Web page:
Box Office: Australian share of market now at 20%

The Dry and Penguin Bloom have now turned into a Demon Duo, turning heads in the multiplex foyers to local stars and local stories.

Penguin Bloom came through with $1.51m on its first weekend to take top spot, running on 398 screens in 300 cinemas. The opening day box office was $289k, so the total right now is running $1.70m. The Dry did significantly better with $2.61m on its first weekend so Penguin Bloom may have more trouble reaching $10m as the holidays finish and more films arrive to compete.

But there has been doubt in the exhibition sector about Penguin Bloom because pre-release opinion is a bit divided. We may find the picture doing better in its second weekend, if it gets the right word of mouth. 

Read more: Penguin Bloom plays it by the book

The Dry, meanwhile, has been shoved out of top slot in its fourth week, but only down to number two, taking almost the same amount as Penguin Bloom over the weekend. It has now made $12.09m, after dropping a moderate 24%.

This is still a terrific result for Penguin Bloom, with a lot of relief across the sector and Roadshow which has given both these films a major release. 

I cannot think of another time in which two Australian films have combined to make $2.95m on the same weekend. There have been single blockbusters like Mad Max: Fury Road with $6.2m on its way to $22m, or the quieter The Dressmaker collecting $3.2m to finally make $20.2m. 

Read more: Fury Road on white-knuckle ride at the box office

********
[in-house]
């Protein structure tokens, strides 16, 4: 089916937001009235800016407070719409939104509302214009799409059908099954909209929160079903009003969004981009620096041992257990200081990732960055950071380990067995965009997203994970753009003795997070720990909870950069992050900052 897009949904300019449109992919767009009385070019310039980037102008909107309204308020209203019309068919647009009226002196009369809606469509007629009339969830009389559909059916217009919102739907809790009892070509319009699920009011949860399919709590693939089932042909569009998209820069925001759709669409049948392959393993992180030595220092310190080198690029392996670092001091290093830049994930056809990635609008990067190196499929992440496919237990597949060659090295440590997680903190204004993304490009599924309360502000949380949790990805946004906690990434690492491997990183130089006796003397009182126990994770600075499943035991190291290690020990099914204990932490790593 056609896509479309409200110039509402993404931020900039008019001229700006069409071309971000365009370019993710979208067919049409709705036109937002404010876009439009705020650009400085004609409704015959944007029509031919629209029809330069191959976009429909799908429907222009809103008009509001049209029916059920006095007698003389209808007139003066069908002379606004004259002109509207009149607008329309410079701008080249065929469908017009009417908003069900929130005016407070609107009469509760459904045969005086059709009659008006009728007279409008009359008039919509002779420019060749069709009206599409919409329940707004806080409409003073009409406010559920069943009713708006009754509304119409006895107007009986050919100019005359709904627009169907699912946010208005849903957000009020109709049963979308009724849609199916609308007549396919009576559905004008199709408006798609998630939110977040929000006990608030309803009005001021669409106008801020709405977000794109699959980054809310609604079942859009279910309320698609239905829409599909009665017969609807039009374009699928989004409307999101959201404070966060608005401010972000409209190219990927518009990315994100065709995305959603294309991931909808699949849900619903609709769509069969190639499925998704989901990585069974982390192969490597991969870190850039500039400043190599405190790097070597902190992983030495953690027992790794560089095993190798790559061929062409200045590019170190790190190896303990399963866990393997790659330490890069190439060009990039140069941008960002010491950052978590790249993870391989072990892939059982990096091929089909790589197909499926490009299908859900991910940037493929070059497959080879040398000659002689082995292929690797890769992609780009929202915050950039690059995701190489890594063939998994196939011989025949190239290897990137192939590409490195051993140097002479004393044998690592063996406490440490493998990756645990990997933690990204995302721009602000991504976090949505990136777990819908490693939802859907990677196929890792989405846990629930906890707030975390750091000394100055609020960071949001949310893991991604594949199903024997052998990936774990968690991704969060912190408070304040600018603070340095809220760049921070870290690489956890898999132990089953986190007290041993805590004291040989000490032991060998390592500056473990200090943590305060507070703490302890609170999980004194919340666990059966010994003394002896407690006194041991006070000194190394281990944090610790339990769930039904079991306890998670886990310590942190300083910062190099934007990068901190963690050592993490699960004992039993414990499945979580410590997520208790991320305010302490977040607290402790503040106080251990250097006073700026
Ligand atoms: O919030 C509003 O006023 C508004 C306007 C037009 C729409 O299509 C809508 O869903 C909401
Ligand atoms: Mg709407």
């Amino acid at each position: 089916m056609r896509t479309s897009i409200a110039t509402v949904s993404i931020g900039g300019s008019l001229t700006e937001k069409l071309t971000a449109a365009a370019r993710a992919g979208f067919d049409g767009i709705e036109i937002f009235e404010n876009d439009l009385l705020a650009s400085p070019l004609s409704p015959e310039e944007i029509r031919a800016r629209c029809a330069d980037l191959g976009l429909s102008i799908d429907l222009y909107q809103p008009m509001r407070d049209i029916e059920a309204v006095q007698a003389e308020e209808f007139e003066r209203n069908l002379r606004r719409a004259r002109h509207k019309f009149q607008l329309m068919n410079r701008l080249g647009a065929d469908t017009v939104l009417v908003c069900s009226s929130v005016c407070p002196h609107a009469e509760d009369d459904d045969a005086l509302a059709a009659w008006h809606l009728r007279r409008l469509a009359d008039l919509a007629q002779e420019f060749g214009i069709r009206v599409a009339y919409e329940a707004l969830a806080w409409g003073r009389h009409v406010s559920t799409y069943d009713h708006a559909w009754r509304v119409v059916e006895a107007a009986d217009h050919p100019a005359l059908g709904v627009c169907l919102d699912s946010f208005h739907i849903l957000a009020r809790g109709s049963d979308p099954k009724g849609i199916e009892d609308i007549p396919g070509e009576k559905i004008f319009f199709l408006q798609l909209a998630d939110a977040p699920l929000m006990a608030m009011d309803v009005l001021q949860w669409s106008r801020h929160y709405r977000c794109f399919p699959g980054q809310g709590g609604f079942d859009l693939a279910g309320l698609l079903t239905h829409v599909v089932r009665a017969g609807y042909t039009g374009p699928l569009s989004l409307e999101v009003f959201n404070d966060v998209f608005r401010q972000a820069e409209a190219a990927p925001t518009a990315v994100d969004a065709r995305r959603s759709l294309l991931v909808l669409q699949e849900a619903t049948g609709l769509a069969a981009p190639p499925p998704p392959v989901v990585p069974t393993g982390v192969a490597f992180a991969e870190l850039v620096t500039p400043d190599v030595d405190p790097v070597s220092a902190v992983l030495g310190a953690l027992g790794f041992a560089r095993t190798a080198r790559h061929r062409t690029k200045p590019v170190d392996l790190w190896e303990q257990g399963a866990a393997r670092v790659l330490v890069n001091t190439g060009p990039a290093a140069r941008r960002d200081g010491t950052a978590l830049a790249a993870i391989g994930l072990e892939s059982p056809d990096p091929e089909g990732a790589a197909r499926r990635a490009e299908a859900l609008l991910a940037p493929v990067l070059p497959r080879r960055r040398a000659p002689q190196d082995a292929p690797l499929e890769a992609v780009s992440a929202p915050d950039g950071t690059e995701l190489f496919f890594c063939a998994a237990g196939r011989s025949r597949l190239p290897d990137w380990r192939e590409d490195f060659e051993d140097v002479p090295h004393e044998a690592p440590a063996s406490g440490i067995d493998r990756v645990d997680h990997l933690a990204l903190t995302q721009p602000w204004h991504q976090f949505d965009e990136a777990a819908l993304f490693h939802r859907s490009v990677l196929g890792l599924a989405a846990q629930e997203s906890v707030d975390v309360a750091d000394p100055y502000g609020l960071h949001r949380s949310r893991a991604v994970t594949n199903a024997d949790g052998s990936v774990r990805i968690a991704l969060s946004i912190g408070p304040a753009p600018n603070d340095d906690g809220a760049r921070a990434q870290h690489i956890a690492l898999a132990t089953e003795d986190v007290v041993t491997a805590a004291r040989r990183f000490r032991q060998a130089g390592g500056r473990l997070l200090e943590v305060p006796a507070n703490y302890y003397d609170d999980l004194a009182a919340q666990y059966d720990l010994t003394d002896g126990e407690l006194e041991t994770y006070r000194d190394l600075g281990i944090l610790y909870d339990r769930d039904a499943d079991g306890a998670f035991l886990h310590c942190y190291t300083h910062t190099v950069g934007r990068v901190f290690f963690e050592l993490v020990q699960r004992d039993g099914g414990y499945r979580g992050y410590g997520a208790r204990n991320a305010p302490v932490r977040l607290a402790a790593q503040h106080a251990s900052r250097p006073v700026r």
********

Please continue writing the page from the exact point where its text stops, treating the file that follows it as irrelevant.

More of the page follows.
Still to come this year is Peter Rabbit 2; the first film took $3.64m at the front and didn’t stop until it reached $26.8m.

Read more: Eric Bana shines in The Dry

The Dry continues to bulldoze itself across the market, clearly getting good word of mouth. Remembering that audiences are reticent because of COVID-19, this result is even more satisfying. Late last year we were seeing indy films failing to take up the opportunity of the tentpole collapse, but the Australian films have proved the opposite – give audiences the right films, and they will turn up. The ‘lets go to the movies’ audience will pay to see our own stories if the gaudy (and breathtaking) blockbusters don’t divert them. 

Next weekend we will find out how the younger and more male audience responds to a smash and bang Australian tentpole hits the marketplace, as Occupation: Rainfall splashes into the cinemas. 

The other satisfying fact so far: The Dry and Penguin Bloom have very different tones, even if they share audiences. 

Just in case we get too excited, The Croods: A New Age is at number three after five weeks, is now down to $1.12m over the weekend, and has taken $18.07m. Wonder Woman 1984 has made $22.8m in the same time, and the total ticket sales since January 1 has been around $65m.

That means the Australian take is now 20%. According to Screen Australia, the figure for 2017 was 4.1%, 2018 was 4.5% and 2019 it was 3.3%, or $40m.  We should enjoy it while we can, and the numbers are a vote of confidence by the audience. 

Penguin Bloom opens in North America, The UK, France and some Asian territories on January 27. 

Read more: The scale of Peter Rabbit’s success, with some encouraging charts

David Tiley was the Editor of Screenhub from 2005 until he became Content Lead for Film in 2021 with a special interest in policy. He is a writer in screen media with a long career in educational programs, documentary, and government funding, with a side order in script editing. He values curiosity, humour and objectivity in support of Australian visions and the art of storytelling.